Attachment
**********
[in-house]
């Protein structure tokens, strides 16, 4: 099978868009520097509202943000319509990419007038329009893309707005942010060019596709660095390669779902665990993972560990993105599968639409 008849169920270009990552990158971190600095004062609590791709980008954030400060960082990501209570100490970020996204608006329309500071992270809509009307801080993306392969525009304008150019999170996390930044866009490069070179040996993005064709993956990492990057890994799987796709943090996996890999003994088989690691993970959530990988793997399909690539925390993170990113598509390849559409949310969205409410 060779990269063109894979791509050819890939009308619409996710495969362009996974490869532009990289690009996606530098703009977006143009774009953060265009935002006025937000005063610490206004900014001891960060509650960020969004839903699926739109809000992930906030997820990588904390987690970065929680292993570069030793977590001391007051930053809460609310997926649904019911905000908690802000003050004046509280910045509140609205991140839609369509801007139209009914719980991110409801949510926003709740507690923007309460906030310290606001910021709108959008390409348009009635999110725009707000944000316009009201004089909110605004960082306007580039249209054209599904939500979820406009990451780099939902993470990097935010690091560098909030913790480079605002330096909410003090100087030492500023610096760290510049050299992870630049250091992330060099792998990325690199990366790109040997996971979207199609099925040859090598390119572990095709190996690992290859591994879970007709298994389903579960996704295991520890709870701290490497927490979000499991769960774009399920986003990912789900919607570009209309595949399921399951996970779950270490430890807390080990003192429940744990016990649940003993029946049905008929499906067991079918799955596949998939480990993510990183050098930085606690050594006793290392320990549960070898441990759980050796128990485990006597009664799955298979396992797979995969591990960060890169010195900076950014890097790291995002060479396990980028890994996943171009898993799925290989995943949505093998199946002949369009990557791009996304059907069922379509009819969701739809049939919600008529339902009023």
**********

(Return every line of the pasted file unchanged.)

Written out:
[in-house]
């Protein structure tokens, strides 16, 4: 099978868009520097509202943000319509990419007038329009893309707005942010060019596709660095390669779902665990993972560990993105599968639409 008849169920270009990552990158971190600095004062609590791709980008954030400060960082990501209570100490970020996204608006329309500071992270809509009307801080993306392969525009304008150019999170996390930044866009490069070179040996993005064709993956990492990057890994799987796709943090996996890999003994088989690691993970959530990988793997399909690539925390993170990113598509390849559409949310969205409410 060779990269063109894979791509050819890939009308619409996710495969362009996974490869532009990289690009996606530098703009977006143009774009953060265009935002006025937000005063610490206004900014001891960060509650960020969004839903699926739109809000992930906030997820990588904390987690970065929680292993570069030793977590001391007051930053809460609310997926649904019911905000908690802000003050004046509280910045509140609205991140839609369509801007139209009914719980991110409801949510926003709740507690923007309460906030310290606001910021709108959008390409348009009635999110725009707000944000316009009201004089909110605004960082306007580039249209054209599904939500979820406009990451780099939902993470990097935010690091560098909030913790480079605002330096909410003090100087030492500023610096760290510049050299992870630049250091992330060099792998990325690199990366790109040997996971979207199609099925040859090598390119572990095709190996690992290859591994879970007709298994389903579960996704295991520890709870701290490497927490979000499991769960774009399920986003990912789900919607570009209309595949399921399951996970779950270490430890807390080990003192429940744990016990649940003993029946049905008929499906067991079918799955596949998939480990993510990183050098930085606690050594006793290392320990549960070898441990759980050796128990485990006597009664799955298979396992797979995969591990960060890169010195900076950014890097790291995002060479396990980028890994996943171009898993799925290989995943949505093998199946002949369009990557791009996304059907069922379509009819969701739809049939919600008529339902009023």